From a technical standpoint, a pair of commercially available, augmented reality glasses by Google are very possible by the end of the year. The display might look pretty good, too. So says Blair MacIntyre, a computer scientist at the Georgia Institute of Technology who founded the school's Augmented Environments Lab in 1999. 


Since December, the New York Times' Bits blog and the blog 9to5Google have gathered reports from unnamed sources that Google is working on a pair of glasses that would present wearers with information about real objects they see in the world around them. Google's partnership with Zagat, for example, might allow the glasses to show reviews for restaurants where wearers direct their gaze. Perhaps combined with Google Maps, the device could search for nearby landmarks and show walking directions. The glasses will have voice input and output and will send data directly to the Internet, according to the unnamed reports. The news finally hit it big when Bits reported that the glasses would be available by the year's end, retailing for $250 to $600.


Of course, smartphone applications already let users hold up their phones and see restaurant reviews and nearby subway stops, displayed in bubbles floating on top of a view of the scene. But glasses technology would make the science fiction vision of an enhanced reality seem much more real. 


"I think what gets people excited," MacIntyre told InnovationNewsDaily, "is they imagine this future where I'm walking down a street and I can just see information on stuff around me."


Glasses make that more possible because people keep them on and don't have to stop, take out their phones and run an app before seeing the added info. Glasses allow for serendipity. 


“It's that idea of stumbling on interesting things as you go through your daily life," MacIntyre said.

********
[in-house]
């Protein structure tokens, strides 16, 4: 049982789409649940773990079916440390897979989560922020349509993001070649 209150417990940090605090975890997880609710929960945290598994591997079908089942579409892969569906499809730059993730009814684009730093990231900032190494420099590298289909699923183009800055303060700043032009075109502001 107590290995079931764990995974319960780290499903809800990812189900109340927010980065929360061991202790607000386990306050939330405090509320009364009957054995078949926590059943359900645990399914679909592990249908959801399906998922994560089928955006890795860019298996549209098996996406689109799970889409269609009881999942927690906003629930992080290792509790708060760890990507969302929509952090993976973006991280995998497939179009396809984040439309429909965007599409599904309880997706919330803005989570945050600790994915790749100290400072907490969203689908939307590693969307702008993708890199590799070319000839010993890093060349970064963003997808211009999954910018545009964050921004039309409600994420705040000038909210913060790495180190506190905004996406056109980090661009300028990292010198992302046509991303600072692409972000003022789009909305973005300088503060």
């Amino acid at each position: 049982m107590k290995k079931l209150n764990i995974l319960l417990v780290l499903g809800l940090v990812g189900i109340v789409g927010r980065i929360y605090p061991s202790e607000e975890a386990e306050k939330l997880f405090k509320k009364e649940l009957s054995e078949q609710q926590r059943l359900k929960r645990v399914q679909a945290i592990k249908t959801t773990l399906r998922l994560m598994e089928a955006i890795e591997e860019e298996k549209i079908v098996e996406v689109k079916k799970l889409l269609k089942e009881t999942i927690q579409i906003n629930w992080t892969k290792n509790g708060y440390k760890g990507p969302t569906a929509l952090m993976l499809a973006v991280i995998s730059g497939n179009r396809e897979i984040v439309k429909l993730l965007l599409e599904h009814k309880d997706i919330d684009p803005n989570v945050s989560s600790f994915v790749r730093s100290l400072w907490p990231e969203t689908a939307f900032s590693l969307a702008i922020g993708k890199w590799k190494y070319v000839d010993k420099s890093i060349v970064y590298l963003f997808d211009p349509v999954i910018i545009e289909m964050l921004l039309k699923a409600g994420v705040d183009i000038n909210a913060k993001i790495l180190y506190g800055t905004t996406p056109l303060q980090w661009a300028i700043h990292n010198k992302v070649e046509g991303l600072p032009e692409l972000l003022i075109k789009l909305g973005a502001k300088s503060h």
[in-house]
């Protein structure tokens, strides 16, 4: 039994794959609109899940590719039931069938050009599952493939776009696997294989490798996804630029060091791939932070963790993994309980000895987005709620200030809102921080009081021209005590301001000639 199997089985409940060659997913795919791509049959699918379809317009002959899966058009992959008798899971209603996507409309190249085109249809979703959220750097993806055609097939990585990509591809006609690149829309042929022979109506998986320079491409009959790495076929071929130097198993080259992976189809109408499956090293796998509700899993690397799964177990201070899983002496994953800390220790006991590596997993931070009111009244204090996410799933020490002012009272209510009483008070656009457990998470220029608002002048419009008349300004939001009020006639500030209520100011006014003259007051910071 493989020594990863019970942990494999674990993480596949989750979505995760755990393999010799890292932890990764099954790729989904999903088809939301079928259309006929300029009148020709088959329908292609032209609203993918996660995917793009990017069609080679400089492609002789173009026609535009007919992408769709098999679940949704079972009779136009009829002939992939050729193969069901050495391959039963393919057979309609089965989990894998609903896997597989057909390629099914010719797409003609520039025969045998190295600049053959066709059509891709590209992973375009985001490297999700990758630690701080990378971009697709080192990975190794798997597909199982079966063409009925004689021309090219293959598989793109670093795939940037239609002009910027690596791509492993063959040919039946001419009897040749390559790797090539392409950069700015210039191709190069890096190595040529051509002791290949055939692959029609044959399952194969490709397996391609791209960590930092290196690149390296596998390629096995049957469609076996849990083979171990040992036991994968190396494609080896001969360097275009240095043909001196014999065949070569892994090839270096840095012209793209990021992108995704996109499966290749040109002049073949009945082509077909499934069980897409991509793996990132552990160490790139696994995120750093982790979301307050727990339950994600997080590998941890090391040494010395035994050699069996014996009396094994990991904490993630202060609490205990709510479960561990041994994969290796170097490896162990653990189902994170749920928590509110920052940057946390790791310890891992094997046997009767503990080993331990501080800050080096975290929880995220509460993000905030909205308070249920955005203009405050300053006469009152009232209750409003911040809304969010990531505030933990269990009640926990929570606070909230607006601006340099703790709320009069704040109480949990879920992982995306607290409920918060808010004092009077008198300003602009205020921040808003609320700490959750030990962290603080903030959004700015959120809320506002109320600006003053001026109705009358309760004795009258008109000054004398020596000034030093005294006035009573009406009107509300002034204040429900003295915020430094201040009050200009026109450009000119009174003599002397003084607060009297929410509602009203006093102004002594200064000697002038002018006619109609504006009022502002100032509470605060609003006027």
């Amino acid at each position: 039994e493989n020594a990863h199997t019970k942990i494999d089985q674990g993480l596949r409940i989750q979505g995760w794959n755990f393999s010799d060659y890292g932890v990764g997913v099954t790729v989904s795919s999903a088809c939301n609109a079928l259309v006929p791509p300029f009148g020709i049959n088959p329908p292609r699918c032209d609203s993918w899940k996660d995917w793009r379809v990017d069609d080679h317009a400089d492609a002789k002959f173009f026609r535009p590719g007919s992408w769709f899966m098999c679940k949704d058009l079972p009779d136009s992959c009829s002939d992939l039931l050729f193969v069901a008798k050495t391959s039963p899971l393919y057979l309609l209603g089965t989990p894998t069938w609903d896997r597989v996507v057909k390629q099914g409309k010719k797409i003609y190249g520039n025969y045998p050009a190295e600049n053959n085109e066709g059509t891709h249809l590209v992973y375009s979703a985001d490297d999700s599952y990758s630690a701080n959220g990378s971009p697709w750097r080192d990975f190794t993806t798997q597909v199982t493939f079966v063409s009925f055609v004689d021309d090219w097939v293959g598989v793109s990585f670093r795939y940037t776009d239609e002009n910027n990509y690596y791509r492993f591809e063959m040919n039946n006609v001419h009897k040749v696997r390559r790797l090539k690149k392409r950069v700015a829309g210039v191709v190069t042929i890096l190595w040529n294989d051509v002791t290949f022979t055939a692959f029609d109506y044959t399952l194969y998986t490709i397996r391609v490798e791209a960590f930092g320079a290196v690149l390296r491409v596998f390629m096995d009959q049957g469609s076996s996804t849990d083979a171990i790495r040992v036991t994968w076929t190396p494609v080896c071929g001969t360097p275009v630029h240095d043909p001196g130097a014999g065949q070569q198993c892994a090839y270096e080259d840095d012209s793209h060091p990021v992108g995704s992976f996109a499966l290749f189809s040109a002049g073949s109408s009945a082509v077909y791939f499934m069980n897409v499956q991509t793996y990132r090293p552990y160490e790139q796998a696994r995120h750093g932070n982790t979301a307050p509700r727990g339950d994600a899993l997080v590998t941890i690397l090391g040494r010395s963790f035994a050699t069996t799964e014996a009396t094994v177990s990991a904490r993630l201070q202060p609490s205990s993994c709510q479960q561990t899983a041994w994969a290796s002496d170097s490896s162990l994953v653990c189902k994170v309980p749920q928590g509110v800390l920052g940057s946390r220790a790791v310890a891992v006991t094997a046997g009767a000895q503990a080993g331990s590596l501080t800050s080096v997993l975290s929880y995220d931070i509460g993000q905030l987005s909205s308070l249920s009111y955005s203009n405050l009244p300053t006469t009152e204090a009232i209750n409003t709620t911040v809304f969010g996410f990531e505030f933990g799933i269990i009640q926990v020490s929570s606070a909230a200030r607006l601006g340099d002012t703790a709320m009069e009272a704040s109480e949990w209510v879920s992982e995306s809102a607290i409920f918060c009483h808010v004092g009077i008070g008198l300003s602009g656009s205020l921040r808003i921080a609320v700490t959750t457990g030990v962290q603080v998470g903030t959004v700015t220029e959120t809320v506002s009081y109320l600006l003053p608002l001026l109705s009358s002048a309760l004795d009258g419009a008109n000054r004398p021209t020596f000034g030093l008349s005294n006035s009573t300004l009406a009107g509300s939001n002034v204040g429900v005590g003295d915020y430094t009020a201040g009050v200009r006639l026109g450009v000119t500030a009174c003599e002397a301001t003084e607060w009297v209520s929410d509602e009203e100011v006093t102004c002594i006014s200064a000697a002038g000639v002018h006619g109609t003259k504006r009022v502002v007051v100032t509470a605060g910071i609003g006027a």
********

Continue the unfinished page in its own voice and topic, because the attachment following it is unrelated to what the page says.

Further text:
Though Google will not officially comment on the glasses project, MacIntyre thinks it's "pretty possible" the company could pull them off — with a "pretty nice" display — by the end of the year. Many of the technologies the glasses would use are already up and running in phones now, he said. One additional technology the device will need is an orientation sensor, so it would know where its wearer was looking.


It would also need a way of showing users transparent information bubbles on top of reality. Making those bubbles look good is the biggest challenge, MacIntyre said. The glasses may use a camera to relay the world onto their screen, which is how augmented reality smartphone apps work. There are also more sophisticated optics technologies that can make translucent information bubbles, such as lasers that draw images onto the retina.  


MacIntyre is hopeful that the final product will look and work well because unlike a smaller company, Google has the ability to pour much more money into developing the device than they might expect to initially recoup. In a Feb. 21 post, the Bits blog said Google is not yet thinking about a business model for the glasses. Instead, the company wants to see if consumers like it. 


If the buzz on the Web is any indication, many are curious to see their Google services projected onto real life. As for MacIntyre, he said, "I personally am very excited about the idea of somebody creating an affordable, really functional head-worn display."


You can follow InnovationNewsDaily staff writer Francie Diep on Twitter @franciediep. Follow InnovationNewsDaily on Twitter @News_Innovation, or on Facebook.


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